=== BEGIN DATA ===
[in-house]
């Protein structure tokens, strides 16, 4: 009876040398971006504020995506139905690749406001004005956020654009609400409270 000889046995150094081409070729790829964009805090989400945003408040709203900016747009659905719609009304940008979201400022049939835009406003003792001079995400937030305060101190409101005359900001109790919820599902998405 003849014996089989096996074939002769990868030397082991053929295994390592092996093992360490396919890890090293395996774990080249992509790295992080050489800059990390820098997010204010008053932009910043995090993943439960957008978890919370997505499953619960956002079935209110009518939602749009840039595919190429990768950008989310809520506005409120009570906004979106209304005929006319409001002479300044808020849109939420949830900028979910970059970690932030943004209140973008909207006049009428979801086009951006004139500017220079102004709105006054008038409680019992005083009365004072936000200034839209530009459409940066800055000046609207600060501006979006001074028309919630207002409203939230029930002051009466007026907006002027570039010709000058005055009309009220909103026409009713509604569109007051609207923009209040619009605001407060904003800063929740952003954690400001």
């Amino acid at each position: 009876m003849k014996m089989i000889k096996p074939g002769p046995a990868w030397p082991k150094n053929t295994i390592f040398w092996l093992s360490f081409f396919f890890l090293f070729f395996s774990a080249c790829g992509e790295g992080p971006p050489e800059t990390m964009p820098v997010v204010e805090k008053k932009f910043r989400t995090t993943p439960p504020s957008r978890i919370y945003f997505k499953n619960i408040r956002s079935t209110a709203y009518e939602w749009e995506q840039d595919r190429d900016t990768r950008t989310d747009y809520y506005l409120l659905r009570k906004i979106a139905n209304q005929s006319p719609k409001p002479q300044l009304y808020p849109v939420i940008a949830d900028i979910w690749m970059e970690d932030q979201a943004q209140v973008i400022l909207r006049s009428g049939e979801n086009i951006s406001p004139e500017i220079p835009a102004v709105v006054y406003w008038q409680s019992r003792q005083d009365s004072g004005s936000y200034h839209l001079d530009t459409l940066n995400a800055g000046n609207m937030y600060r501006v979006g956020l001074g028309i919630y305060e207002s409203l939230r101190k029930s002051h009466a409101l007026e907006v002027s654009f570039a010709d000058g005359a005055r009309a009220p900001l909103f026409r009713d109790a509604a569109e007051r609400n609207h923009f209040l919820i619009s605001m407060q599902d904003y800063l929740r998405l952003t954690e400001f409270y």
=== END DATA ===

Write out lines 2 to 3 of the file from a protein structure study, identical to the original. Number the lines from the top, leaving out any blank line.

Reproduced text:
């Protein structure tokens, strides 16, 4: 009876040398971006504020995506139905690749406001004005956020654009609400409270 000889046995150094081409070729790829964009805090989400945003408040709203900016747009659905719609009304940008979201400022049939835009406003003792001079995400937030305060101190409101005359900001109790919820599902998405 003849014996089989096996074939002769990868030397082991053929295994390592092996093992360490396919890890090293395996774990080249992509790295992080050489800059990390820098997010204010008053932009910043995090993943439960957008978890919370997505499953619960956002079935209110009518939602749009840039595919190429990768950008989310809520506005409120009570906004979106209304005929006319409001002479300044808020849109939420949830900028979910970059970690932030943004209140973008909207006049009428979801086009951006004139500017220079102004709105006054008038409680019992005083009365004072936000200034839209530009459409940066800055000046609207600060501006979006001074028309919630207002409203939230029930002051009466007026907006002027570039010709000058005055009309009220909103026409009713509604569109007051609207923009209040619009605001407060904003800063929740952003954690400001």
């Amino acid at each position: 009876m003849k014996m089989i000889k096996p074939g002769p046995a990868w030397p082991k150094n053929t295994i390592f040398w092996l093992s360490f081409f396919f890890l090293f070729f395996s774990a080249c790829g992509e790295g992080p971006p050489e800059t990390m964009p820098v997010v204010e805090k008053k932009f910043r989400t995090t993943p439960p504020s957008r978890i919370y945003f997505k499953n619960i408040r956002s079935t209110a709203y009518e939602w749009e995506q840039d595919r190429d900016t990768r950008t989310d747009y809520y506005l409120l659905r009570k906004i979106a139905n209304q005929s006319p719609k409001p002479q300044l009304y808020p849109v939420i940008a949830d900028i979910w690749m970059e970690d932030q979201a943004q209140v973008i400022l909207r006049s009428g049939e979801n086009i951006s406001p004139e500017i220079p835009a102004v709105v006054y406003w008038q409680s019992r003792q005083d009365s004072g004005s936000y200034h839209l001079d530009t459409l940066n995400a800055g000046n609207m937030y600060r501006v979006g956020l001074g028309i919630y305060e207002s409203l939230r101190k029930s002051h009466a409101l007026e907006v002027s654009f570039a010709d000058g005359a005055r009309a009220p900001l909103f026409r009713d109790a509604a569109e007051r609400n609207h923009f209040l919820i619009s605001m407060q599902d904003y800063l929740r998405l952003t954690e400001f409270y």